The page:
This week in data – 10 January:
Each week, we compile the best stories in data. Get up to speed on this week in data, without having to search for it.
Census data sharing revealed in more detail
After President Donald Trump was stopped from asking about citizenship in the US Census, he asked the Department of Homeland Security to provide information on the size of the immigrant population in the US. Now the DHS has released a statement detailing exactly how that’s going to happen. Immigration advocates aren’t super happy.
“According to the privacy assessment, DHS data will assist in helping to identify residents that don’t have a Social Security number or a tax identification number with IRS. That will likely reduce the number of U.S. residents that can’t be matched with a Census individual identifier called a protected identification key (PIK).”
United States to create new data council
The year begins with a bang. Of sorts. The United States is developing a new council that will create the position of a Federal Chief Data Officer. That’s pretty cool. Even better is that this person will oversee the implementation of a new strategy to standardize data in the federal government. Now we’re talking.
“The OMB says fully implementing the practices described in the strategy “will require a sustained, iterative, and systematic effort over a ten-year period”.”
It’s time to give data back to the people
Over the past few years we’ve seen several calls for people to gain access to their personal information. Now, Wired has an article advocating for exactly that. What’s new about this one is that it actually goes into detail about exactly how someone would gain monetary value from this data. The big call here: we need to create a marketplace for personal data, with individuals in charge.
“Finally, the market would need to facilitate dynamic data pricing. Given the existing gap between the actual price of data (about $0.0005 per person, on average) and the perceived value that creators attribute to their loss of privacy (about $36), any shift from the current “free data for free services” model to a data market paradigm will have to happen in stages.”
CES highlights privacy challenges
Speaking of privacy, the Consumer Electronics Show is on in Las Vegas right now. Apart from the weird gidgets and gizmos taking centre stage, more companies are talking about privacy. Geekwire takes a look at just a few of them: Apple, Proctor and Gamble, and Facebook representatives sat on a panel with a representative from the Federal Trade Commission.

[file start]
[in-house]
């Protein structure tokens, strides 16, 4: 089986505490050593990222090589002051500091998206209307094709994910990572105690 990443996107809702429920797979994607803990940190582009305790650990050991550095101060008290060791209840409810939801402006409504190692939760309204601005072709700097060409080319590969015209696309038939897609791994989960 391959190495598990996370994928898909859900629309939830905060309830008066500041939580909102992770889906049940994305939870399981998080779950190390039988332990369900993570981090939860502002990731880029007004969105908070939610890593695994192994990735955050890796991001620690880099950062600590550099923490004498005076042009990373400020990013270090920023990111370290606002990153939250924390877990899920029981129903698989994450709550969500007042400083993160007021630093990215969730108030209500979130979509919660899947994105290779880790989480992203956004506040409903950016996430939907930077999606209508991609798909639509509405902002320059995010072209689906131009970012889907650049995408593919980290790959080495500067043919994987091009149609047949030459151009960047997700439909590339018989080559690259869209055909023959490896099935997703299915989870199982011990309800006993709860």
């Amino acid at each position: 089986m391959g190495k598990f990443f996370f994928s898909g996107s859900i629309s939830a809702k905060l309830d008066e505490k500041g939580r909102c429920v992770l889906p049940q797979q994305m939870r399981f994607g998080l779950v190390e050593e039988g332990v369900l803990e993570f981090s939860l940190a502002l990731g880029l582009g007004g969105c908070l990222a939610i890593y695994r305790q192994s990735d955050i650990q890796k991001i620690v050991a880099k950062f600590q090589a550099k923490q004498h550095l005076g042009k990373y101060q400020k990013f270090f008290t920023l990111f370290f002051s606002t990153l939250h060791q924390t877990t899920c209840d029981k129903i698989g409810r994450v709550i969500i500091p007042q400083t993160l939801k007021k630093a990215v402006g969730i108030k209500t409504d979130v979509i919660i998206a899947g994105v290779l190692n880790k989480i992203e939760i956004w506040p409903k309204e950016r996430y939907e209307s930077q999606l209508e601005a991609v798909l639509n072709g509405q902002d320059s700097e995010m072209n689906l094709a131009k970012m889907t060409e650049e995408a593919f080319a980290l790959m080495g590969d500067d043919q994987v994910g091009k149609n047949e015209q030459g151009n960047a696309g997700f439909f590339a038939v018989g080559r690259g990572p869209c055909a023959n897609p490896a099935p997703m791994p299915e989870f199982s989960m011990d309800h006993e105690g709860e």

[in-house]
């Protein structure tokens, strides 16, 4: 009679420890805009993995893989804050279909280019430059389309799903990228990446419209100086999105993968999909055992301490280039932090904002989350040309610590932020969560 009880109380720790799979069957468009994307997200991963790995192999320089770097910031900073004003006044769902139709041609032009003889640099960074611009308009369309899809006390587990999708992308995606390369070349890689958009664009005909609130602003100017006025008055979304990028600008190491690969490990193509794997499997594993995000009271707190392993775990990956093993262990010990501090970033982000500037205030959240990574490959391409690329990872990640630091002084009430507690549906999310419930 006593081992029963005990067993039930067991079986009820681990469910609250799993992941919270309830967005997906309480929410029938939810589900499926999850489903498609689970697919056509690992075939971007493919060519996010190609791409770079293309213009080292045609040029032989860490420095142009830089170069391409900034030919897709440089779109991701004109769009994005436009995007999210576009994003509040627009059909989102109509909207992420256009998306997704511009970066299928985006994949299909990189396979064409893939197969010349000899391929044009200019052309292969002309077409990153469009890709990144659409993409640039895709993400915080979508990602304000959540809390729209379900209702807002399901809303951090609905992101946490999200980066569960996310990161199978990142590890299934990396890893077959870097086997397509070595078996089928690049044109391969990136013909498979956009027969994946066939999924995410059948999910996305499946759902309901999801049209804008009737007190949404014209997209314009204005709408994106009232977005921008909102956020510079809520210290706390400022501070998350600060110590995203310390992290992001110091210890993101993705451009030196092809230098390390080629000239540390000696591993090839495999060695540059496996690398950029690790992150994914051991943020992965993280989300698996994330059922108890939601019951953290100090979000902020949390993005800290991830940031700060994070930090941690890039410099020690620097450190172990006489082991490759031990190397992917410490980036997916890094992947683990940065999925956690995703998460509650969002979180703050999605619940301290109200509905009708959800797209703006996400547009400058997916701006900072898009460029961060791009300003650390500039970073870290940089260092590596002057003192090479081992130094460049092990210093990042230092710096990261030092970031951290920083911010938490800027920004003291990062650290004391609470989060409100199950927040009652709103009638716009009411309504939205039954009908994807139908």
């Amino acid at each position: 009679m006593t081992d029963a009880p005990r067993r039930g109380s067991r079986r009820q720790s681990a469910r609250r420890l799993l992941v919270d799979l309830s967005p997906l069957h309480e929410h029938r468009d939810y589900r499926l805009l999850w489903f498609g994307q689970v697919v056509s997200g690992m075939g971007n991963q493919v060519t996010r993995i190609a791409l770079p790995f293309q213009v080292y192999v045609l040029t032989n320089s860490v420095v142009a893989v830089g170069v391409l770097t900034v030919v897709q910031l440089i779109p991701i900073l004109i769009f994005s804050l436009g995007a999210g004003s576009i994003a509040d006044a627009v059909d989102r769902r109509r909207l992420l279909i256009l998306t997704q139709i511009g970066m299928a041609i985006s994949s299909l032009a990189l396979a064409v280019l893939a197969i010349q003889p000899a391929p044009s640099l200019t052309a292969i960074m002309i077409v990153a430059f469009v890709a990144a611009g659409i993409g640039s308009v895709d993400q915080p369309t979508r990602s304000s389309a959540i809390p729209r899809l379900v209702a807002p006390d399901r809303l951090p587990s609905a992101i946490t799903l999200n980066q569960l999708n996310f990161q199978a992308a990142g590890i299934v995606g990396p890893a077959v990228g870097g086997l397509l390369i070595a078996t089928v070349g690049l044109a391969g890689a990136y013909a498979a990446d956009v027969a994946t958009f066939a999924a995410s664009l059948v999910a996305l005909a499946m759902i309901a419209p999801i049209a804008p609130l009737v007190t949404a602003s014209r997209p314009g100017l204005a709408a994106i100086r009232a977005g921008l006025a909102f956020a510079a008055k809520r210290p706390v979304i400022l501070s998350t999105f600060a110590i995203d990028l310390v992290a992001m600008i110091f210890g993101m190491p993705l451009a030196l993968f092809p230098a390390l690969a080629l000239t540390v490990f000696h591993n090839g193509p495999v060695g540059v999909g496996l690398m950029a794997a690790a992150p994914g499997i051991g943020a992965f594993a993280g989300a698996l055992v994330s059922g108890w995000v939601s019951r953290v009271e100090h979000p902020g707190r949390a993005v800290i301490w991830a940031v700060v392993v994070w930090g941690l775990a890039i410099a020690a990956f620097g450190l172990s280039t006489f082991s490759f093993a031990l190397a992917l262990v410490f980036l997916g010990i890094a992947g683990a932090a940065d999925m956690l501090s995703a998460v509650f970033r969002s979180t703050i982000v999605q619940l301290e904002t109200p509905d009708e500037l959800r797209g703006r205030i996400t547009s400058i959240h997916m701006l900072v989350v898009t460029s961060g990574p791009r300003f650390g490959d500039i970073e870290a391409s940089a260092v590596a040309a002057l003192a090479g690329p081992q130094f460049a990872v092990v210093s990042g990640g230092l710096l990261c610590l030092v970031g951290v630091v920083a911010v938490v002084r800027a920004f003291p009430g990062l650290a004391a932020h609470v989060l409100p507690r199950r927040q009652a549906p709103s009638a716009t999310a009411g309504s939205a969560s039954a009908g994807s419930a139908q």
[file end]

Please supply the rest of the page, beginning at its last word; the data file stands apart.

Considering Apple never shows up at CES, this panel was a big deal.
“The focus on data privacy at CES this year reflects growing concern among consumers about how their information is collected and used. But a parallel — or perhaps paradoxical — trend is also playing out this year. Surveillance tech is all over CES, as AP reports. Smart home devices, face scanning, DNA testing, and other tech that improves our ability to collect information on one another is all over the showroom floor.”
Will banks turn off the data tap?
The past 12 months saw banks around the world open access to transaction information, (especially in countries like Australia where open banking legislation is coming into effect). Banking Dive takes a look at this trend, and predicts the tap will turn off in 2020. Fintech proponents won’t be happy.
“As more banks begin to announce improved security practices, we can expect to see a snowball effect,” Ray Walsh, a digital privacy expert at ProPrivacy.com, told Banking Dive.”
A Privacy Officer’s new year resolutions
New year, new you, right? For privacy officers it seems there’s plenty that could be turned around. At least, the Data Protection Report thinks so. Even if you aren’t in the C-suite, this advice works for anyone adjacent to privacy controls: look at the big picture, implement controls, and stay safe. Pretty common sense stuff.
“Data localisation issues are also set to resurface during 2020. China’s requirements are tricky, the Russian Data Localisation law now has monetary penalties and the draft Indian data protection bill also imposes localisation requirements in certain circumstances.”
Will data create a retail revolution in Australia?
Maybe! The Australian Financial Review points out that retailers – which have been struggling in Australia and around the world – have more data than ever before. The real kicker comes from the idea that retailers need a reason to exist beyond commodities and transactions, which then leads into a question about data. What aren’t they doing with it that they should be?
“Liquor retailer Dan Murphy’s, for example, is already curating the range in one of its newest stores based on a customer’s online product ratings and making personalised offers based on their preferences.”
That’s our wrap for this week. Thanks for reading – we hope you found it entertaining and informative. We’d love to hear your thoughts on these articles and anything else data related!
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Until next week,
Team Data Republic